Corrosion of Conformity’s self-titled, kind-of-reunion album seemed eager to excite and upset Corrosion of Conformity’s schism-prone fanbase. There were punk rock blitzkrieg’s to light a spark for old-time fans and languid blues riffs to please those more partial to the band’s big-label heyday. Indeed, COC used that 2012 album as an opportunity to funnel its disparate past guises into a new one. They could still play fast and loud, but now do it with more dexterity than their hardcore-era outbursts. They could still unfurl a deliberate hard-rock riff, but they did it without longtime frontman Pepper Keenan. Corrosion of Conformity continued to confound.

And so they do, again, on “The Nectar.” The first offering from the forthcoming IX—due in June, it’s the band’s ninth album if you don’t count the hefty EP Technocracy —does what Corrosion of Conformity managed within the span of four-and-a-quarter minutes. It opens with a speed riff worthy of High on Fire, punctuating the heavy-metal momentum with cymbal shots. But after its first minute, the song drops into humid, Sleep-like doom. Woody Weatherman’s sputtering solo at the two-minute mark evokes classic rock finesse and hardcore impulse. After a brief return to the breakneck speed-metal that opens the track, COC closes with a slog through heavy sludge.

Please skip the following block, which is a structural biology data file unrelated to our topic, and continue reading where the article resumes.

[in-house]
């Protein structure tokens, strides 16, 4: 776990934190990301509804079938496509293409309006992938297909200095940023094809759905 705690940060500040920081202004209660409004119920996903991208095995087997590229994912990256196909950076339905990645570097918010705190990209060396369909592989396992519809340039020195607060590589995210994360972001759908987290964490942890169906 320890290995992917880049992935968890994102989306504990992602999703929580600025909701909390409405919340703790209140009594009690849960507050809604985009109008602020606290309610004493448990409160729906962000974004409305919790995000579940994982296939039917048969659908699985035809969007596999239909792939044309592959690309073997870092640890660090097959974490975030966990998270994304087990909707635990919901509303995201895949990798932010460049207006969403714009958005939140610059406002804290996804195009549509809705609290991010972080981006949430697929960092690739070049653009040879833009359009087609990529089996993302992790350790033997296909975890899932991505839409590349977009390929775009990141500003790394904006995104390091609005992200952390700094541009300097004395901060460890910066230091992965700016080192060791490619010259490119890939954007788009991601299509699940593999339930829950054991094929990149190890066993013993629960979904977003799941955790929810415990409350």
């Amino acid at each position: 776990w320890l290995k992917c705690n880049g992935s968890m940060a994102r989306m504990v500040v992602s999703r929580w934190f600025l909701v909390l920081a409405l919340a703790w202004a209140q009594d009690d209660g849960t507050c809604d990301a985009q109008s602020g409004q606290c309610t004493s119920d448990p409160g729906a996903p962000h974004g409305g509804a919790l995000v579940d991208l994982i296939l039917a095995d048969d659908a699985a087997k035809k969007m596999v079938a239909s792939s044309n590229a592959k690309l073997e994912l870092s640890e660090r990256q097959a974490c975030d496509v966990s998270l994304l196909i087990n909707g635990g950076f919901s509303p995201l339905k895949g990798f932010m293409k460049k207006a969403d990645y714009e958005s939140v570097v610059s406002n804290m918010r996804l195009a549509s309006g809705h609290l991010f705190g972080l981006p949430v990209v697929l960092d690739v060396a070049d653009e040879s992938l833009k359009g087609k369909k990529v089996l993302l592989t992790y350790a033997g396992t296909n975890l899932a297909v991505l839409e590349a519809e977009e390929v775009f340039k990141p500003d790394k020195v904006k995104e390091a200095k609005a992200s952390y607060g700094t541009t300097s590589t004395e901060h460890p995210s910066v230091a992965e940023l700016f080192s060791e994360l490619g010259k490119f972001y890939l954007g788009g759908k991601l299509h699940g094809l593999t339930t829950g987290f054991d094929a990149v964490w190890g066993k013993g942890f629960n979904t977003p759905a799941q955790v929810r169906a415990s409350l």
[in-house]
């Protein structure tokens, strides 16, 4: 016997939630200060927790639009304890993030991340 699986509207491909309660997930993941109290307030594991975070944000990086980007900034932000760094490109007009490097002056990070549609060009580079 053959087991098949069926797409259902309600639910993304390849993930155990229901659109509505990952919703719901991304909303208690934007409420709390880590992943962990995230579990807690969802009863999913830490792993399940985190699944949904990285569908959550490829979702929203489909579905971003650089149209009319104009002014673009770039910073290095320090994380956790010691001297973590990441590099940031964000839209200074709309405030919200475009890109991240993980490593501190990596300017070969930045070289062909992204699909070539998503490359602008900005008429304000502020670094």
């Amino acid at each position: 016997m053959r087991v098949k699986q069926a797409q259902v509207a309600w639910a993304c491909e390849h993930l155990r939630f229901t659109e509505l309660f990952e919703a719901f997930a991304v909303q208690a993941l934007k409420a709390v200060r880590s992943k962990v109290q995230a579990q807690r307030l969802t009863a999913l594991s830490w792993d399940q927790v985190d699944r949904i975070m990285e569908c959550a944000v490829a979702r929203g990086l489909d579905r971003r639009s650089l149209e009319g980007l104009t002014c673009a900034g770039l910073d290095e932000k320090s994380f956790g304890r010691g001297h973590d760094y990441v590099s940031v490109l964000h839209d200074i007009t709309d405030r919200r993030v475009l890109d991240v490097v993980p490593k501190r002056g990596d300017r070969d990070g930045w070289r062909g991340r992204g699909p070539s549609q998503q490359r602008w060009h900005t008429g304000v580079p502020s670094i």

None of the elements, not even the vague pepperings of New Wave of British Heavy Metal melody, are new tricks for the famously chameleonic band, but the boldness and surprising fluidity with which they move through them are rather new. Again, COC manages to celebrate and subvert its own legacy.